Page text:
Example. For married couples, we sometimes use trusts for tax reduction. That said, as of 2021, you don’t have to worry about an estate tax unless your estate is valued in excess of $23 million. That could certainly change, though, and when there is an estate tax, using trusts is a way that you can actually reduce the estate tax and maximize the wealth that’s passed along to your family.
In sum, trusts are for more than just the wealthy.
We are sometimes asked if we recommend that our clients hire professional trustees to administer their trusts.
The best answer to this is “it depends.” It depends on who the family members are, who might be alternative trustees, and who the individual is.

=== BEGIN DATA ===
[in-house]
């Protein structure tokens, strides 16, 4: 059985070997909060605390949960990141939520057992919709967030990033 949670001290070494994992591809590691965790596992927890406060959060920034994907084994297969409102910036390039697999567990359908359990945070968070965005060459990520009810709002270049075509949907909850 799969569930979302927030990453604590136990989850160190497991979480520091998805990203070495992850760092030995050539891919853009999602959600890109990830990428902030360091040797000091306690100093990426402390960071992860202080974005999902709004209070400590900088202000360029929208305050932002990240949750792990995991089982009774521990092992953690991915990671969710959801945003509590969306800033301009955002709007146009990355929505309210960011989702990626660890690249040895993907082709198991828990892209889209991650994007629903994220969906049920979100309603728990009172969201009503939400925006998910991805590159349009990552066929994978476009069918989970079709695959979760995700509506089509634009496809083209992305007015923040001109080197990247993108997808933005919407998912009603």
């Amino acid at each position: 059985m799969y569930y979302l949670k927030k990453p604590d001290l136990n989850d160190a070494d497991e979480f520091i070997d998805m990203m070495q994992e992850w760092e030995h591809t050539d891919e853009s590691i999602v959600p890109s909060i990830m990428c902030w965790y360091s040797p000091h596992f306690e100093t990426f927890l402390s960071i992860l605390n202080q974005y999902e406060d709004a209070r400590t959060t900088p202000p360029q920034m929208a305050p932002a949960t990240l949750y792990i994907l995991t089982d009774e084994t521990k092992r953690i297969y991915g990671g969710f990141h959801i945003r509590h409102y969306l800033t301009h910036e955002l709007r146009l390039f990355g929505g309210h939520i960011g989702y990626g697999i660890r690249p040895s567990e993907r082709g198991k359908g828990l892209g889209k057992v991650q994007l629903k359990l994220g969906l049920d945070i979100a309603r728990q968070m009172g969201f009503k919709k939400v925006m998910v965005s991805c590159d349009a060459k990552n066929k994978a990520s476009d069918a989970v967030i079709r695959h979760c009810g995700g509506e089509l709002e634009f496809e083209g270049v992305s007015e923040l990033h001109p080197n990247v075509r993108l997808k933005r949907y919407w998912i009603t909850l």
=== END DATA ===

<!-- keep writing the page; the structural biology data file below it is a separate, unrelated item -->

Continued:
Sometimes you might have a difficult family situation where an outsider is the best person to take on the burden of trusteeship. Other times, if the trust is very complicated from a financial standpoint, you may really want to have that professional guidance. (The trustee could also hire an experienced financial advisor, without actually making the advisor the trustee.)
Professional trustees are great, but they come at a price. Indeed, the biggest consideration with respect to professional trustees is whether or not it’s an expense that you want to incur.
Also, if you want to provide the trustee a bit more personal touch, it may be better to have a family member than a professional trustee.
Example. If you have a lifetime trust for the benefit of your child, but you want the trustee to have the flexibility to distribute all of the money sooner in life if there’s really no reason to hold it in trust (minor children grow up and are in a position to manage the money themselves), it would be better to entrust that discretion to a family member.